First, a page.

The Diamond Lake Trail leads hikers to a high alpine lake nestled in the forest below Jasper Peak in Indian Peaks Wilderness. This 2.7 mile, moderately demanding trail leads to good fishing at Diamond Lake, past a waterfall and multiple cascades, and opens up to the incredible views that make Colorado’s high-country famous. Explore the full Diamond Lake hike profile below for trail map, driving directions, and more tips and details to help you enjoy this adventure in the Indian Peaks Wilderness.

Trail Snapshot: Diamond Lake Trail

Directions to Diamond Lake Trail & Trailhead

Drive for approximately for 1hr from Denver to Nederland, Colorado. From Nederland, drive south on CO 119 for about half a mile. Turn right onto CR 130 towards Eldora, then proceed westward through the town of Eldora on Eldorado Avenue which will turn into Hessie Road as it leaves town. At the intersection with CR 111 (4th of July Road) turn right; this will take you to the Fourth of July Trailhead. On the way to the trailhead, you’ll pass Buckingham Campground. Though this looks like a trailhead and parking area, drive past it to the actual trailhead. It is important to note that 4th of July Road is a dirt road and only useable by passenger vehicles during the Summer months, and rain and snow can cause the road conditions to be unpredictable.

The Hike to Diamond Lake

The hike to Diamond Lake begins at the 4th of July Trailhead by taking the Arapaho Pass Trail #904. The Arapaho Pass trail ascends quickly into Indian Peaks Wilderness area. New views open up about every quarter mile featuring distant waterfalls, trailside cascades, creeks, wildflowers, and expansive mountain views. Hikers will encounter the first trail junction at 1.2 miles in. The correct trail, the Diamond Lake Trail (easy to remember) is to the left/west. The first 1/2 mile on the Diamond Lake Trail heads west along a drainage then descends to Middle Boulder Creek. At approximately 1.7 miles into the hike, the trail follows a bridge over Middle Boulder Creek. This a great place to stop and take in Diamond Lake Falls (pictured below).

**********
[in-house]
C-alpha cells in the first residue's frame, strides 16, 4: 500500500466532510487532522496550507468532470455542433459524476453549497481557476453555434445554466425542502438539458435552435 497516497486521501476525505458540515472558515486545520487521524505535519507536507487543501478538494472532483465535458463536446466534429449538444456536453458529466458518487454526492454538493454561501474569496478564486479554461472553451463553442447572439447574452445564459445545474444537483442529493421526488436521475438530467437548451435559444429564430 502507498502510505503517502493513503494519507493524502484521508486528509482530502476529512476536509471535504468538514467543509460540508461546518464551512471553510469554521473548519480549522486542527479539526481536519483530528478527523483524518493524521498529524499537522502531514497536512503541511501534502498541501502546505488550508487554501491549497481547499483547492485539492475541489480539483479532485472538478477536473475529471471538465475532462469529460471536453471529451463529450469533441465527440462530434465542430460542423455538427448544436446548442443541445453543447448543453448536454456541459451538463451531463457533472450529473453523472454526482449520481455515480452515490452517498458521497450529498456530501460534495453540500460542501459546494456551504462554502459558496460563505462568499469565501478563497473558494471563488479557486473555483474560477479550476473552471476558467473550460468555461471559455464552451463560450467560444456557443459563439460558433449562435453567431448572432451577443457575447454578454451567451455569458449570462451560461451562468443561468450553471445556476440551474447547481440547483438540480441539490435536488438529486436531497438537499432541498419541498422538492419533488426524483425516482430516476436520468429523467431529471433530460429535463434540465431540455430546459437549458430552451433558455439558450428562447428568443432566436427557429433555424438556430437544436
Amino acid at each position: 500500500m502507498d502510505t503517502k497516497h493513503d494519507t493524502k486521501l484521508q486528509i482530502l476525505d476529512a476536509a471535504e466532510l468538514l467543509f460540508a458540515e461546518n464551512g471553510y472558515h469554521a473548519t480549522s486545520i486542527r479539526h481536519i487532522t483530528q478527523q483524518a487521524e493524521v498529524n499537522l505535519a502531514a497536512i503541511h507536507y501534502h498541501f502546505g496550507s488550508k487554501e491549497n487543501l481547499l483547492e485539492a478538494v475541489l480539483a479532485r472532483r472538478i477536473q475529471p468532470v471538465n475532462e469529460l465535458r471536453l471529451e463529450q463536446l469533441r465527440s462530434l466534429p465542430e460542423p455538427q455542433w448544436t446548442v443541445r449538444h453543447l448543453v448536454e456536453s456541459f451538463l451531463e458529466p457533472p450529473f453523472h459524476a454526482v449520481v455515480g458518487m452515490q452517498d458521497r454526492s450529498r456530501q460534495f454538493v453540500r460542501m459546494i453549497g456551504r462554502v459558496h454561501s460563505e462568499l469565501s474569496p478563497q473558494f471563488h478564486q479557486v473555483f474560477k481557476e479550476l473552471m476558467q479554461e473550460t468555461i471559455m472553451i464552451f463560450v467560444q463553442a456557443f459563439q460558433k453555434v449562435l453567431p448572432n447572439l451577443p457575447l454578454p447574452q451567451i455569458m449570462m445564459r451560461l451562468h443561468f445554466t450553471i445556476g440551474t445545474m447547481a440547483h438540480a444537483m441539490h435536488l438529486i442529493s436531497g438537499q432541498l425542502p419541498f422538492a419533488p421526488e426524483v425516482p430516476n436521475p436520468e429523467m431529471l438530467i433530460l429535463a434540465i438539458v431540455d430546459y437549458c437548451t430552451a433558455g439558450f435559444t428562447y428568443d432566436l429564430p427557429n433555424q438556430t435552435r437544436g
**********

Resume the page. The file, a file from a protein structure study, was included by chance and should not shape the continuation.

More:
diamond lake falls as it spills out of Middle Boulder Creek high in Indian Peaks Wilderness

After the waterfall, the trail crosses two more creeks then begins a steep ascent through a series of switchbacks. This final trail segment is approximately 1 mile, making the entire one-way hike to Diamond Lake approximately 2.7 miles. This segment from the waterfall to the lake is often covered with snow into early Summer, so orienteering and snow-travel skills are recommended for those who decide to negotiate the snow-covered trail.

forest near diamond lake with snow and fogSnow and Fog on the Forest near Diamond Lake

Campfires are prohibited at Diamond Lake, but camping is allowed by permit and in the designated sites. For more details on backcountry travel and permits in the Indian Peaks Wilderness area, see the Indian Peaks Wilderness Alliance. The Diamond Lake Trail continues past Diamond Lake into the high country where it meets up with the Devils Thumb trail. Hikers in Indian Peaks should always prepare by packing the 10 Essentials, and have a plan in case they encounter rapidly changing weather conditions. In the summer, this means thunderstorms and lightning that rapidly form, and un-forecasted snowstorms from Fall to early Summer.

diamond lake header

Tips & Resources for Hiking the Diamond Lake Trail


Map & Driving Directions

Click for Driving Directions

girl on trail with black dog in colorado mountains spruce tree in foreground and snow and evergreen trees in background

Aaron Johnson

Aaron Johnson has been hiking in Colorado for over 20 years. The owner and editor of Dayhikes Near Denver, Aaron writes every trail profile as a local guide who has hiked hundreds of miles of trails along the Front Range and deep in the Rocky Mountains of Colorado.